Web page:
New Azure Improvements Include 'Key Vault' Service

Microsoft this week rolled out multiple improvements to its Azure cloud platform, including a preview of a new cloud-enabled security management service called "Azure Key Vault."

Azure Key Vault, which became available in preview on Thursday, connects with hardware security module appliances, as hosted from Azure datacenters. The service is designed for managing cryptographic keys and passwords (called "secrets" by Microsoft) that are used for application access. It also can be used to support bulk data protection approaches, such as the Azure Rights Management Service, which lets organizations specify file-level access protections.

A blog post by Dan Plastina, group manager for Microsoft Rights Management, described the Azure Key Vault service as "the public incarnation of our 18-mounth old Azure RMS bring-your-own-key (BYOK) offering, which is in worldwide production and underpins Microsoft Office 365." As Azure Key Vault, though, the service is still at the preview testing stage.

Azure Key Vault is based on cryptographic modules for hardware that follow the Federal Information Process Standard (FIPS) 140-2 Level 2 approach for security, as well as the Common Criteria EAL4+ certification. Microsoft views it as a way for organizations to facilitate the encryption of data, the signing of certificates used for application access and the protection of passwords or blobs of data (so-called "secrets"). It's designed for use by IT pros managing access to custom business applications, as well as developers building security into applications.

Microsoft claims that Azure Key Vault can speed up application access by avoiding the round-tripping associated with using traditional premises-based hardware security module appliances. The service also can be configured "in minutes," according to Microsoft's general Azure announcement.

This preview release includes support for a SQL Server Connector, allowing SQL Server databases running in Azure virtual machines to be protected by Azure Key Vault. It also includes support for CloudLink's SecureVM solution.

Microsoft's announcements suggest that Azure Key Vault can help with the scalability demands of applications. It's currently accessible via Azure regions located in "East US, North Central US, North Europe, West Europe, East Asia, and Southeast Asia." However, Microsoft plans to expand the available service areas. Microsoft also plans to add usage logs to the service that can be used to track "key use and management operations" in a future release, although that feature isn't a part of this preview release.

Azure VM G-Series
In other Azure news, Microsoft on Thursday announced that its G-Series for Azure Virtual Machines has hit "general availability" status, meaning that Microsoft now considers it ready for production environments. The G-Series, which is Azure's most robust Virtual Machines service with VM sizes of up to 32 cores, 448GB of RAM and 6.59TB of solid-state disk drive space, had its debut back in October. The service taps Intel's latest Xeon E5 v3 processors.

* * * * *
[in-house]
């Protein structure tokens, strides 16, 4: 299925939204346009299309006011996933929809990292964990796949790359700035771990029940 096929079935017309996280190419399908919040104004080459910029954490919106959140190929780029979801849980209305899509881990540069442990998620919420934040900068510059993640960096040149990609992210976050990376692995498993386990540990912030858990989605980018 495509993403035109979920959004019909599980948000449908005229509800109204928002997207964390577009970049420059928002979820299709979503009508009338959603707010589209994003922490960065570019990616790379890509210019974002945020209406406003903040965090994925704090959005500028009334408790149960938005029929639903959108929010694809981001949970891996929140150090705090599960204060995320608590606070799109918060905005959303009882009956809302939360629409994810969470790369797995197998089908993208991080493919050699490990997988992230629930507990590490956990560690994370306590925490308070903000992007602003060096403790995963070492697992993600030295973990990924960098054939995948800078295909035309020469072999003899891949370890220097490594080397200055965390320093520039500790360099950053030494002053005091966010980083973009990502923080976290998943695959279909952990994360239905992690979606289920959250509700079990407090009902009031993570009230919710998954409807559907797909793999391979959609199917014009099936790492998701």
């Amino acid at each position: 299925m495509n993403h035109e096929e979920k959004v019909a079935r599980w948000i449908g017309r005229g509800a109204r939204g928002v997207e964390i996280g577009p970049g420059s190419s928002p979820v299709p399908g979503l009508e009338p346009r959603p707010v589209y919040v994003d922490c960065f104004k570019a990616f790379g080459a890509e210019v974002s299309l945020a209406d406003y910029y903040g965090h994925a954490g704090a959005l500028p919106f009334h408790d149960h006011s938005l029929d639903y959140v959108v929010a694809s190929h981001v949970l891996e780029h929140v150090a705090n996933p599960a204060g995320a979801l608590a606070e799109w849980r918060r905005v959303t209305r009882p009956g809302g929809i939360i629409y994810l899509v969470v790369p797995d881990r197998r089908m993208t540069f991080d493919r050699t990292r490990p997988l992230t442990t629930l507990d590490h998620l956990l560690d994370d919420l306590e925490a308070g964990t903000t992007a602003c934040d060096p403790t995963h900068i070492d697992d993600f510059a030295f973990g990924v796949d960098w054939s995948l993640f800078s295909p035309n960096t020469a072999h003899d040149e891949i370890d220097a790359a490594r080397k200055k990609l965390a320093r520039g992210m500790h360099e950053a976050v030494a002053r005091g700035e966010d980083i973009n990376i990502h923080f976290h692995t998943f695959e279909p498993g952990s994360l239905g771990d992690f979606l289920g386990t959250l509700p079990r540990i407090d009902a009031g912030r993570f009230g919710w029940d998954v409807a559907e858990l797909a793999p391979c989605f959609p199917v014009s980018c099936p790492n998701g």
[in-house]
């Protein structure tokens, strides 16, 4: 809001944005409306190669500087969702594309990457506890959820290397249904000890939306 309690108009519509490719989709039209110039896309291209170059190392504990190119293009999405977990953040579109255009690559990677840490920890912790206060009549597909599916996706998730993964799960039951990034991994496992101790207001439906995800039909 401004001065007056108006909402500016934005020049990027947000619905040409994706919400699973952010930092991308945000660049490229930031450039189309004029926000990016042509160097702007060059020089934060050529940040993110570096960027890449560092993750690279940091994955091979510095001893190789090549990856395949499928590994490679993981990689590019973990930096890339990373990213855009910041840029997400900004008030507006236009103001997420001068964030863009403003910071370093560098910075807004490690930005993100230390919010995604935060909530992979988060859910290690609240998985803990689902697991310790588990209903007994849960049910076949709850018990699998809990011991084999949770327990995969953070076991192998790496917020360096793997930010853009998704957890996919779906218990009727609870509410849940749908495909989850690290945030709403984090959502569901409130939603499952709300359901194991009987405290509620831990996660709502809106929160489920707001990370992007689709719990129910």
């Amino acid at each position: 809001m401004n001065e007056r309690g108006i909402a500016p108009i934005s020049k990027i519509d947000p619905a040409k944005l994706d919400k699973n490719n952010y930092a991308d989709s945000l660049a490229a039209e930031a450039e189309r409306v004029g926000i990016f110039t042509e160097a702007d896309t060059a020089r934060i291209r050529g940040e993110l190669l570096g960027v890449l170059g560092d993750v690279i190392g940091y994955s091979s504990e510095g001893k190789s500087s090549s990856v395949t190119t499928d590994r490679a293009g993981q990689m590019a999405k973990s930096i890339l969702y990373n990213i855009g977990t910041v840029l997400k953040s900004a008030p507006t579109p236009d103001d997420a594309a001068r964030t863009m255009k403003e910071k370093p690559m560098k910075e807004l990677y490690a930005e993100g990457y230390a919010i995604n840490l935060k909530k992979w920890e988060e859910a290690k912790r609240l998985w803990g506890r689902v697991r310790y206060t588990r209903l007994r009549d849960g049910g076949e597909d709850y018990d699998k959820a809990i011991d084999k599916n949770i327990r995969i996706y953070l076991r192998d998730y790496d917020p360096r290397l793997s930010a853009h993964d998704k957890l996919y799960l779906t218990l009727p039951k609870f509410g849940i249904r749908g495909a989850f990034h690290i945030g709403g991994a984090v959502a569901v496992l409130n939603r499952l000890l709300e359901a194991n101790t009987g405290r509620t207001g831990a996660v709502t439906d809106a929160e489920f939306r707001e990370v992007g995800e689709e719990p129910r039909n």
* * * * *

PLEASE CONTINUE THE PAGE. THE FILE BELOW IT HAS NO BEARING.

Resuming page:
Microsoft considers its G-Series to be suitable for handling big applications, such as relational database servers (MySQL and SQL Server) and NoSQL databases (Cassandra, Cloudera and MongoDB), as well as "Big Data" types of solutions.

The G-Series is just available only in the Azure West U.S. region right now, but Microsoft is planning a service area expansion. The pricing of the service ranges from $0.67 per hour up to $9.65 per hour, depending on the configuration selected.

Docker on Ubuntu
Microsoft also announced Thursday that it has put an image of Docker integrated with Linux-based Ubuntu Server up on its Azure Marketplace. The Azure Marketplace is a kind of gallery of prebuilt applications that Azure users can opt to use. Azure users can now use the Azure preview portal to add this Docker image to a virtual machine.

Microsoft cautions that getting the Docker on Ubuntu Server image requires using Microsoft's preview portal for managing Azure. It used to require having a VM extension in place to get Docker on Ubuntu Server, but now that's just another deployment option, according to Microsoft's Azure blog post on the topic. The blog post includes a guide on how to add it.

Docker is open source container software that's designed to facilitate running applications. Microsoft had announced Azure support for Docker back in June.

SaaS App User Provisioning
Microsoft turned on an Azure preview feature in late November called "customer attribute mapping for SaaS apps." It allows users to apply Azure Active Directory attributes to other applications. For instance, it can be used to associate Azure Active Directory phone numbers with the customer relationship management service. Doing so allows users to have access to other users' phone numbers, according to Microsoft's description. While the feature was released as a preview a few months ago, Microsoft didn't describe it until this week. It's a "very highly requested" feature, according to Alex Simons, director of program management for Microsoft's Identity and Security Services Division.

Azure RemoteApp Pricing
Microsoft released its Azure RemoteApp service as a commercial product back in December. Azure RemoteApp lets organizations remotely access applications that run on Windows Server 2012 R2 VMs in Microsoft's cloud-based datacenters. The pricing for Basic and Standard plans was announced back then at $10 and $15 per user per month, respectively.

On Thursday, a Microsoft cloud news blog post noted that Enterprise Agreement pricing for the Azure Remote App service has been available since Jan. 1, 2015. Microsoft also plans to make the service available via Enterprise agreements starting on Feb. 1, 2015.

About the Author

Kurt Mackie is senior news producer for 1105 Media's Converge360 group.


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